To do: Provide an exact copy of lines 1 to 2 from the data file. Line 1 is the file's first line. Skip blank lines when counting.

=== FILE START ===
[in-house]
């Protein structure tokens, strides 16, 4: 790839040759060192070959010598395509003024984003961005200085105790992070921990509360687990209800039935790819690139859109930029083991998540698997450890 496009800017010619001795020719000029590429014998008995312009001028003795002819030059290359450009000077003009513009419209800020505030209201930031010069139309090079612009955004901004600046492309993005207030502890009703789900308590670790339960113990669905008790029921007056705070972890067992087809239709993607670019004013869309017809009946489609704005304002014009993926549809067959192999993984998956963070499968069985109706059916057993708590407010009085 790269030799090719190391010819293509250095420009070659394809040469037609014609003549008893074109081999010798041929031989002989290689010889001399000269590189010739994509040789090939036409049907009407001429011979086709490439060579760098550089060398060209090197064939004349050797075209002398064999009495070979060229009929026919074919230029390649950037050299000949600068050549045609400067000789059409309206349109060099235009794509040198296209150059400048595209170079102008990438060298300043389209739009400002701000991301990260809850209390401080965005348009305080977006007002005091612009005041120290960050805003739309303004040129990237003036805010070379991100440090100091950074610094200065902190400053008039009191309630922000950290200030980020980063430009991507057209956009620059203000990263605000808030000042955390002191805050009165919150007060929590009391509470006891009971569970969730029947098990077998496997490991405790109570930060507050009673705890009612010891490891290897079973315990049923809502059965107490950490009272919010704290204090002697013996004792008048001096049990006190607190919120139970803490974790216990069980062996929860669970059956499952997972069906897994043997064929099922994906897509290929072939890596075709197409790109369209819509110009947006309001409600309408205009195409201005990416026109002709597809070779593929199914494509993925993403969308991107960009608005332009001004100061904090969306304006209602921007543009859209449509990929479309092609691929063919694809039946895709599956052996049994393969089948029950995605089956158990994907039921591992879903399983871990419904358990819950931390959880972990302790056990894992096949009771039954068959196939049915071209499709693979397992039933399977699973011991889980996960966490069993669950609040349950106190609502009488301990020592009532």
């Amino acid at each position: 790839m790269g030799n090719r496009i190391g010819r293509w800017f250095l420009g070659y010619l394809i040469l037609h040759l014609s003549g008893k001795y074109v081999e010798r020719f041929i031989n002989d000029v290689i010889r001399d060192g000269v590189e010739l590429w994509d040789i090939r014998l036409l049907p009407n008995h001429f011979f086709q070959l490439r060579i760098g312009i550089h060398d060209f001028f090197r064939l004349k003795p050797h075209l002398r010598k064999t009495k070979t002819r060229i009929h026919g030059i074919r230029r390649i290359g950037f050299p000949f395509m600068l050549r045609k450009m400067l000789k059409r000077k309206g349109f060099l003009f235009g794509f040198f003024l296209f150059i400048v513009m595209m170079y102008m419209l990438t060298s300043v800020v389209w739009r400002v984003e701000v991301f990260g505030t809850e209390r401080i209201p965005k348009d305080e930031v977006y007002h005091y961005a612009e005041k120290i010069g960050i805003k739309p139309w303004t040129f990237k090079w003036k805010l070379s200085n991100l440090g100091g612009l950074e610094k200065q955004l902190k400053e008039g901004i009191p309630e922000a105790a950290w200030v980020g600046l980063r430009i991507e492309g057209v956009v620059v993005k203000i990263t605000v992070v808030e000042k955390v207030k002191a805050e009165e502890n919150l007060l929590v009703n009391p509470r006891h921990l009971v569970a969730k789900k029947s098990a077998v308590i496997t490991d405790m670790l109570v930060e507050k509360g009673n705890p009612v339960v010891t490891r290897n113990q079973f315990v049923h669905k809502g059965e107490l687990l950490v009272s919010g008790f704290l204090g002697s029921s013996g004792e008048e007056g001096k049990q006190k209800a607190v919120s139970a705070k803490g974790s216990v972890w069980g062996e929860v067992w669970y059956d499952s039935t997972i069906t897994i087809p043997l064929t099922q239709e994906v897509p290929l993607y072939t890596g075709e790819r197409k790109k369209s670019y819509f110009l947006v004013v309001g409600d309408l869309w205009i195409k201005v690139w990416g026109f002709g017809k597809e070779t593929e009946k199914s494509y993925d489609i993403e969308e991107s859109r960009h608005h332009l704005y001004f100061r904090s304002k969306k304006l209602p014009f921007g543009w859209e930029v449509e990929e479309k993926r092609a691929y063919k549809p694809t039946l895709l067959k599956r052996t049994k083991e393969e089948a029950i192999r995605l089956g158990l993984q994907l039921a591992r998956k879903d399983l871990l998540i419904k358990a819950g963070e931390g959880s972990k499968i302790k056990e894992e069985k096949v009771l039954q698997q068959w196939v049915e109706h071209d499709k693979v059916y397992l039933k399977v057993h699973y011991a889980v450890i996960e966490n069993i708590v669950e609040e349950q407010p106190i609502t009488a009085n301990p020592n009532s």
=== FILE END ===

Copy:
[in-house]
């Protein structure tokens, strides 16, 4: 790839040759060192070959010598395509003024984003961005200085105790992070921990509360687990209800039935790819690139859109930029083991998540698997450890 496009800017010619001795020719000029590429014998008995312009001028003795002819030059290359450009000077003009513009419209800020505030209201930031010069139309090079612009955004901004600046492309993005207030502890009703789900308590670790339960113990669905008790029921007056705070972890067992087809239709993607670019004013869309017809009946489609704005304002014009993926549809067959192999993984998956963070499968069985109706059916057993708590407010009085 790269030799090719190391010819293509250095420009070659394809040469037609014609003549008893074109081999010798041929031989002989290689010889001399000269590189010739994509040789090939036409049907009407001429011979086709490439060579760098550089060398060209090197064939004349050797075209002398064999009495070979060229009929026919074919230029390649950037050299000949600068050549045609400067000789059409309206349109060099235009794509040198296209150059400048595209170079102008990438060298300043389209739009400002701000991301990260809850209390401080965005348009305080977006007002005091612009005041120290960050805003739309303004040129990237003036805010070379991100440090100091950074610094200065902190400053008039009191309630922000950290200030980020980063430009991507057209956009620059203000990263605000808030000042955390002191805050009165919150007060929590009391509470006891009971569970969730029947098990077998496997490991405790109570930060507050009673705890009612010891490891290897079973315990049923809502059965107490950490009272919010704290204090002697013996004792008048001096049990006190607190919120139970803490974790216990069980062996929860669970059956499952997972069906897994043997064929099922994906897509290929072939890596075709197409790109369209819509110009947006309001409600309408205009195409201005990416026109002709597809070779593929199914494509993925993403969308991107960009608005332009001004100061904090969306304006209602921007543009859209449509990929479309092609691929063919694809039946895709599956052996049994393969089948029950995605089956158990994907039921591992879903399983871990419904358990819950931390959880972990302790056990894992096949009771039954068959196939049915071209499709693979397992039933399977699973011991889980996960966490069993669950609040349950106190609502009488301990020592009532």